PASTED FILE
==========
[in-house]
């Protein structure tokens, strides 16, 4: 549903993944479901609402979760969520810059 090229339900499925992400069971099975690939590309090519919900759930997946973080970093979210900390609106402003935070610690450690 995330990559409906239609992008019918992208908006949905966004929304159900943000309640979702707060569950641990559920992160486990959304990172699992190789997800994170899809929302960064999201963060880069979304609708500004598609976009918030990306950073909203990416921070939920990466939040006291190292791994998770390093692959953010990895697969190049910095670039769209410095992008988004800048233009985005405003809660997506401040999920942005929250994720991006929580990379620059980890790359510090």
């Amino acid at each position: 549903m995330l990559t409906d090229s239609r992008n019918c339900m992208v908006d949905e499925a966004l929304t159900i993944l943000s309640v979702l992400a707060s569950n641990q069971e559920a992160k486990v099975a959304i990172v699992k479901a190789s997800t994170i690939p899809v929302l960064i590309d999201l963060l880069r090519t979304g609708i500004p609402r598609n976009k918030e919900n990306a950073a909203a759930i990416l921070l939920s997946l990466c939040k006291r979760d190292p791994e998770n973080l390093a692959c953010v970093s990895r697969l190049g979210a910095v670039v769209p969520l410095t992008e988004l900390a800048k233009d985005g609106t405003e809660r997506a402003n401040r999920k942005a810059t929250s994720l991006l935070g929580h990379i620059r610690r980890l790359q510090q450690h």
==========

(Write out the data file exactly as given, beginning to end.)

[in-house]
């Protein structure tokens, strides 16, 4: 549903993944479901609402979760969520810059 090229339900499925992400069971099975690939590309090519919900759930997946973080970093979210900390609106402003935070610690450690 995330990559409906239609992008019918992208908006949905966004929304159900943000309640979702707060569950641990559920992160486990959304990172699992190789997800994170899809929302960064999201963060880069979304609708500004598609976009918030990306950073909203990416921070939920990466939040006291190292791994998770390093692959953010990895697969190049910095670039769209410095992008988004800048233009985005405003809660997506401040999920942005929250994720991006929580990379620059980890790359510090």
């Amino acid at each position: 549903m995330l990559t409906d090229s239609r992008n019918c339900m992208v908006d949905e499925a966004l929304t159900i993944l943000s309640v979702l992400a707060s569950n641990q069971e559920a992160k486990v099975a959304i990172v699992k479901a190789s997800t994170i690939p899809v929302l960064i590309d999201l963060l880069r090519t979304g609708i500004p609402r598609n976009k918030e919900n990306a950073a909203a759930i990416l921070l939920s997946l990466c939040k006291r979760d190292p791994e998770n973080l390093a692959c953010v970093s990895r697969l190049g979210a910095v670039v769209p969520l410095t992008e988004l900390a800048k233009d985005g609106t405003e809660r997506a402003n401040r999920k942005a810059t929250s994720l991006l935070g929580h990379i620059r610690r980890l790359q510090q450690h």